Shame takes an enormous toll on the psyche. Once it is rooted there, it sprouts negative thoughts about the Self, and gives rise to the various psychological issues that emanate from them. Shame is often the predominant emotion fueling the difficulties that incite so many clients to go to therapy in the first place. 

What is shame? 

Most people believe they know what shame is. How often have you heard, or even spoken, the words, “Shame on you” or “Shame on me”? Usually, comments such as these are doled out when someone does or says something that is offensive, harmful, or even simply against the rules. For the most part, we may not think much about it. 
While most adults believe they can shirk off comments of this nature, it’s not always the case. Furthermore, children are even less likely to simply “get over” words or events that create shame. When this shame is not released and the wounds continue to fester, people carry this shame into adulthood, usually unaware of its capacity to undermine their behavior.  
Closer examination of the correlation between certain behavior patterns and early experiences of being shamed demonstrate how much impact shame can have on a person. Shame differs from guilt. When a person feels guilty, it’s because they did something wrong. In contrast, the person who feels shame is more likely to say, “Something is wrong with me.”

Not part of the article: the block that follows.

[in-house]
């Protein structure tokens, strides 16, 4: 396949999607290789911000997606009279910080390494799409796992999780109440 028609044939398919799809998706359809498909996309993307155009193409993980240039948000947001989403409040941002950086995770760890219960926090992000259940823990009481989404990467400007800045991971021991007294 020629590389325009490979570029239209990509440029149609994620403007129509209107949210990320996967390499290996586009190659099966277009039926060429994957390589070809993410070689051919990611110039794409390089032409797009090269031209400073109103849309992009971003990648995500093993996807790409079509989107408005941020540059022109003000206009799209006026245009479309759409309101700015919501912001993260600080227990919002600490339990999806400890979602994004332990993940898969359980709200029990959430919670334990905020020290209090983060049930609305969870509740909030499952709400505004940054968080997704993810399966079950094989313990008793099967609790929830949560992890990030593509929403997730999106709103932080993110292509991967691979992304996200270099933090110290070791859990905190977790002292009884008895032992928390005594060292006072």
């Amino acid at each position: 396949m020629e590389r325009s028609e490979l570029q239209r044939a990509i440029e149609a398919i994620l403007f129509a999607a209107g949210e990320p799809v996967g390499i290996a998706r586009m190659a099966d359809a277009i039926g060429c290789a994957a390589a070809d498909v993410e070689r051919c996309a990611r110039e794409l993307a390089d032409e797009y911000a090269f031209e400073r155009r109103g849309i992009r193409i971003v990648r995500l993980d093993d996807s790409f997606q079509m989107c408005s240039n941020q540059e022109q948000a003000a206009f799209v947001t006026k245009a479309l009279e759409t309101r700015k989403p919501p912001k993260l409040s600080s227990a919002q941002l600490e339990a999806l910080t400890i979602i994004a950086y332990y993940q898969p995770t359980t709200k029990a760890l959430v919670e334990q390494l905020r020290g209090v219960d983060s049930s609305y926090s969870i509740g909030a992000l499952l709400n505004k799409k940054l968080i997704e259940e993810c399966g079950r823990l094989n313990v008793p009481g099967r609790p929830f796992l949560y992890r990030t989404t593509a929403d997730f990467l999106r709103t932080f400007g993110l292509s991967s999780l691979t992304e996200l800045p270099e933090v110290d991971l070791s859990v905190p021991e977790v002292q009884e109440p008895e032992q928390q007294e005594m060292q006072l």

This article written by Michaela B. Swee and Susan Murray for Psyche offers suggestions on how to cope with shame. The authors describe shame and why it impacts human beings to such a great degree like this: 
“Shame is rooted in how we view ourselves in relation to others and how we think others might perceive us. From an evolutionary perspective, survival…has long depended on one’s ability to remain a part of the group.” 
Certainly, it’s extremely painful when a child, or even an adult, is shamed by an authority figure or a peer group. As they point out the effects of shame, these authors state: 
“Shame is strongly associated with a host of psychological disorders, including depressive disorders, anxiety disorders, personality disorders and trauma- and stressor-related disorders.” 
Knowing what shame is, and how damaging it can be, what can therapists do to treat it? The Psyche article offers suggestions ranging from identifying the source of the shame to writing a letter to oneself to release it. While this kind of therapy can help, it’s likely that getting to the roots of shame, and reframing difficult behavior, will be a long and arduous process. 

Hypnotherapy helps clients to process and release deep-rooted shame 

There is a way to not only cope with shame, but learn how to release it and heal it. Because hypnotherapy allows clients to gain access to their subconscious and unconscious minds through induction and age regression, it’s much easier for them to identify and release shame. The roots of shame may come from events in childhood that make people feel “less than” others, either through direct abuse or their own perception that they are unworthy of being loved.